So, two months ago at the fairly deserted Virgin America ticket counter in San Francisco, I couldn’t help but hear an exchange between a Steve-Van-Zandt-look-alike (think do rag and leather chaps) and the ticket agent. The aging rocker was unaware of the bag check surcharge and didn’t have a wallet. He couldn’t carry on his sizable suitcase and guitar, but had no cash or credit card. He wasn’t angry, just bewildered that he couldn’t check his stuff. So I walked over, slid a 20 on the counter and walked away.
I never do this. I mean, I don’t give change to panhandlers and I don’t whip out my checkbook for every solicitor who comes to my door. (not counting Girl Scouts – gotta support budding entrepreneurs – and I love the cookies)
I did, however, just finish reading The How of Happiness by Sonja Lyubomirsky. She gives very specific, research-based actions you can take to increase your personal happiness. One of these ideas is small, unexpected gestures of kindness to strangers. So I did it. And I cannot tell you how appreciative the aging rocker was. At first he refused, but then he was so incredibly thankful, promising to pay me back and insisting on giving me a hug.
I gotta tell you, I could not stop smiling. I was giddy for the rest of the afternoon. The researcher was right. It did increase my happiness to give away a twenty.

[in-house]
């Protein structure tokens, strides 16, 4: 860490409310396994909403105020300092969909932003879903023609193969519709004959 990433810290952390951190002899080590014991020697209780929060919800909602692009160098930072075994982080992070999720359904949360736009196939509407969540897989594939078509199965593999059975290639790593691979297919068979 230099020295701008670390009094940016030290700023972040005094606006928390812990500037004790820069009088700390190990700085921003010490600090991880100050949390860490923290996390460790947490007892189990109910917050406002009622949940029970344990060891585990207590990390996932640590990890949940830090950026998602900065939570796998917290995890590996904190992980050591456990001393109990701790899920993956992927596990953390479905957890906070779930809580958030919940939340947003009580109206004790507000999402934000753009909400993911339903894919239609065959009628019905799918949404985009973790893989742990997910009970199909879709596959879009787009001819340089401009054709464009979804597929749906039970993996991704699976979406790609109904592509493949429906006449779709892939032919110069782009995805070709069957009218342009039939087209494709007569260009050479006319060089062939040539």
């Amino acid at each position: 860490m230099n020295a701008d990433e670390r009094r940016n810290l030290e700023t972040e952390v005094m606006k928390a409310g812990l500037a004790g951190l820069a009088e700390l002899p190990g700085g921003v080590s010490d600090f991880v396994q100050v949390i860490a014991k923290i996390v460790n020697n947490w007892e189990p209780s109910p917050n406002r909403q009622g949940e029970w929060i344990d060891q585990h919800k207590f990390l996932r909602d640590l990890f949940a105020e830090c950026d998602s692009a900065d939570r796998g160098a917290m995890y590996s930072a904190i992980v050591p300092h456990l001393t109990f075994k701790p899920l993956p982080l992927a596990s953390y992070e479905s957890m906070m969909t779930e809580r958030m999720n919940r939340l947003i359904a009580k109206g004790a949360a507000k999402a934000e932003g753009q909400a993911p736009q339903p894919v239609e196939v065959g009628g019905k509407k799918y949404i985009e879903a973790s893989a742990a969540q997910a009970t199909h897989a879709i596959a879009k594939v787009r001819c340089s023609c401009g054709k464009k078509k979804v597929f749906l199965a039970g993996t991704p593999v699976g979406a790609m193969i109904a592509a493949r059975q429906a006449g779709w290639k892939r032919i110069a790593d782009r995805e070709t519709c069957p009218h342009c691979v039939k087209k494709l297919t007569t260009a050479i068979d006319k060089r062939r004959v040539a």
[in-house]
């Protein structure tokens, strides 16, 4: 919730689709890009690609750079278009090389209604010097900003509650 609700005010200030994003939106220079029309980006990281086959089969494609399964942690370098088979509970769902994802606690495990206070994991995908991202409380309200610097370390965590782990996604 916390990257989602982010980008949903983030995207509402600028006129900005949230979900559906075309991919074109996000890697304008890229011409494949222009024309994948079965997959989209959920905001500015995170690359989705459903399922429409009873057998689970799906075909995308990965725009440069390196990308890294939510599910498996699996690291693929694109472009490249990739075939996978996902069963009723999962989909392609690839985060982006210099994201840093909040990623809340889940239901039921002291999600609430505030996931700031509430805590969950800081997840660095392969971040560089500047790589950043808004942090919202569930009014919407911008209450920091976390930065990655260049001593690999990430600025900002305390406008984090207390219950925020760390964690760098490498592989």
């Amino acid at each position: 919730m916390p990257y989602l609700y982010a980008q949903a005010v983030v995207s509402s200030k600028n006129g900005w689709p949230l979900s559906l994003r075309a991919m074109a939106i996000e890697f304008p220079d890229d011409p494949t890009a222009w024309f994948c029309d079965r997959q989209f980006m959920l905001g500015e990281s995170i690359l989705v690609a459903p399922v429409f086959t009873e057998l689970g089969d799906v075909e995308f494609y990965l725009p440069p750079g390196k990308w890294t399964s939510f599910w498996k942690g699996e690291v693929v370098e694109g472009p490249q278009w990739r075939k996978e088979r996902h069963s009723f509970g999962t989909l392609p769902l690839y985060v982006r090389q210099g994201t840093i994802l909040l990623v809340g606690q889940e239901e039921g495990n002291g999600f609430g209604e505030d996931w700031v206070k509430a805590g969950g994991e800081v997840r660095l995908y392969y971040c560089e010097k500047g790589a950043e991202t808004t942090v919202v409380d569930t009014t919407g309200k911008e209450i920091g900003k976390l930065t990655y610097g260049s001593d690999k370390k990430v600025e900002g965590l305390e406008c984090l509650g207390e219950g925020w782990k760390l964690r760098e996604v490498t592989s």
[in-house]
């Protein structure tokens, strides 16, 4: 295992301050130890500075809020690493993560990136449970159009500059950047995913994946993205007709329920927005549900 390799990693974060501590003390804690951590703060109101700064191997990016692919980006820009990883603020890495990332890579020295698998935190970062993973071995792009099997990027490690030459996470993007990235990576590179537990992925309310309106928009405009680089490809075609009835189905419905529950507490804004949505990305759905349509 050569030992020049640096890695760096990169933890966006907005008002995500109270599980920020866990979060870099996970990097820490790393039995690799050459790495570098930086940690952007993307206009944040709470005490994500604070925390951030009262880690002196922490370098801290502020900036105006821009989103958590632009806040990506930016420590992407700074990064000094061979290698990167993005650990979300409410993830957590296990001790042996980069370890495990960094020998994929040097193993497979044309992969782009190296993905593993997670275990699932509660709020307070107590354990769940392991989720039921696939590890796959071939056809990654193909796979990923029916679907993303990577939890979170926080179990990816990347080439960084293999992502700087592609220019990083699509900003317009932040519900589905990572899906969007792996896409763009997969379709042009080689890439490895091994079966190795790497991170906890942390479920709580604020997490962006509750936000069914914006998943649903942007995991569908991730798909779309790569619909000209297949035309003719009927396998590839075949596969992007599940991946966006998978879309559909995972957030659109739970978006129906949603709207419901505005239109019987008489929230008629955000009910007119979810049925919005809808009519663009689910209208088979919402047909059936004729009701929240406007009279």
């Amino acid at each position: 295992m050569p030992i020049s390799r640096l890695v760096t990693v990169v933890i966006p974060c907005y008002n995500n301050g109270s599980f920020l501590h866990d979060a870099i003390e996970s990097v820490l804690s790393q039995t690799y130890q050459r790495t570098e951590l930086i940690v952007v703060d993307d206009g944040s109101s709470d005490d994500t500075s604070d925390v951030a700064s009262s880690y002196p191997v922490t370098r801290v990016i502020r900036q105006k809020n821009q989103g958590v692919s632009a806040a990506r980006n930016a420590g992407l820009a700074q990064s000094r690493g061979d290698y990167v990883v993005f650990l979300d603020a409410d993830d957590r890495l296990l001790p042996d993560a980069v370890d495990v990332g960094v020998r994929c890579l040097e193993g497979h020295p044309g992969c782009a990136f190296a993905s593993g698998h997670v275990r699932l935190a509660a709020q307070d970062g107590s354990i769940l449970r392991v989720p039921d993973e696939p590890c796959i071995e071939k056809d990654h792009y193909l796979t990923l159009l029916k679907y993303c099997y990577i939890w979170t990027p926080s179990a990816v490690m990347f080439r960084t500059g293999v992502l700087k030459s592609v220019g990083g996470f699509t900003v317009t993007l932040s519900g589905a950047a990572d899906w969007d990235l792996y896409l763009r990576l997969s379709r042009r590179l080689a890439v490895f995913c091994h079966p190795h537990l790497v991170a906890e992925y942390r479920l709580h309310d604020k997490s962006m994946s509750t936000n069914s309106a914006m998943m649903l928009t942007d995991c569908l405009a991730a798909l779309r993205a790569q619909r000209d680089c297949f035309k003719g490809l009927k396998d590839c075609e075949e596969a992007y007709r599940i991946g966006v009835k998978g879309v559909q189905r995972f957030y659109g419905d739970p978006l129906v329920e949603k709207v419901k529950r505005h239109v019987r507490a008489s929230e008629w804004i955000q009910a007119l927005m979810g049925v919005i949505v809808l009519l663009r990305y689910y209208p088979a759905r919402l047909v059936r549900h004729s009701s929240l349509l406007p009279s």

This got me thinking about giving stuff away in general, especially in terms of business. Web workers, for the most part, get paid for what’s in their brain: their creativity, their knowledge, their expertise.
It’s easy to get cornered at a cocktail party or on a phone call when someone says, “Hey, can I just ask you a few questions about this?” or the worst, “If I could just pick your brain…” (hate that expression)
But it’s good business to give things away. In fact, lately it feels mandated. (see Free by Chris Anderson) Of course, giving things away in business doesn’t have as much to do with increasing happiness as it does with building a relationship with your customers. If you are normally paid for your expertise, it’s a good idea to demonstrate a bit of what you know for free so that people feel comfortable handing over a portion of their kid’s college fund for your services.
But how do you know where to draw the line? I mean, you have to feed your family and there is that pesky mortgage.
Havi has a wonderful analogy about business with you at the center and concentric circles of interaction emanating from the core. Certainly this could be a model for business activities, with higher valued interactions closer to the center and the free stuff at the outer edges. The difficulty is understanding where one circle starts and another one ends.
When I posed the freebie question to Liz Strauss during a workshop at sxsw, she suggested asking the person, “Are you trying to hire me?” But this can be intimidating for the people-pleasers among us.
For now, I am going to continue to use my intuition, give some stuff away for free and hope I have the courage to ask “Are you trying to hire me?”
How do you balance your free vs. paid services?
I would love to hear about it in the comments…